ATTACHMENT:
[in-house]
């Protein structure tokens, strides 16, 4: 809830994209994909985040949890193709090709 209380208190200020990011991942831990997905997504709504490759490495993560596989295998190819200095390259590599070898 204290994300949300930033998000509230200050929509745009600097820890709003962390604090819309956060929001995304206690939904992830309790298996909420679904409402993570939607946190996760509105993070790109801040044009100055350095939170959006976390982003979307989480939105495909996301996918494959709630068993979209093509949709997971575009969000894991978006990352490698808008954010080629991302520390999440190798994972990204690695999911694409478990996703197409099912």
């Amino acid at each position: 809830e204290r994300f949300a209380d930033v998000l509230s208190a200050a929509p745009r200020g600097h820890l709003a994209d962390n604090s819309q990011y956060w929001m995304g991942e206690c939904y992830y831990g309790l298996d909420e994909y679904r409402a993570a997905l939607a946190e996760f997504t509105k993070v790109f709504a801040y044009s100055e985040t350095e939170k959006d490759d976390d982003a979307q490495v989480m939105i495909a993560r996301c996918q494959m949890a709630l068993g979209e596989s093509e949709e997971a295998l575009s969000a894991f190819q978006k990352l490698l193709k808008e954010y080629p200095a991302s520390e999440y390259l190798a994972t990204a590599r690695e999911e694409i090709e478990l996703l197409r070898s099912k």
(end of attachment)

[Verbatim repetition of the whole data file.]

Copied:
[in-house]
């Protein structure tokens, strides 16, 4: 809830994209994909985040949890193709090709 209380208190200020990011991942831990997905997504709504490759490495993560596989295998190819200095390259590599070898 204290994300949300930033998000509230200050929509745009600097820890709003962390604090819309956060929001995304206690939904992830309790298996909420679904409402993570939607946190996760509105993070790109801040044009100055350095939170959006976390982003979307989480939105495909996301996918494959709630068993979209093509949709997971575009969000894991978006990352490698808008954010080629991302520390999440190798994972990204690695999911694409478990996703197409099912």
């Amino acid at each position: 809830e204290r994300f949300a209380d930033v998000l509230s208190a200050a929509p745009r200020g600097h820890l709003a994209d962390n604090s819309q990011y956060w929001m995304g991942e206690c939904y992830y831990g309790l298996d909420e994909y679904r409402a993570a997905l939607a946190e996760f997504t509105k993070v790109f709504a801040y044009s100055e985040t350095e939170k959006d490759d976390d982003a979307q490495v989480m939105i495909a993560r996301c996918q494959m949890a709630l068993g979209e596989s093509e949709e997971a295998l575009s969000a894991f190819q978006k990352l490698l193709k808008e954010y080629p200095a991302s520390e999440y390259l190798a994972t990204a590599r690695e999911e694409i090709e478990l996703l197409r070898s099912k």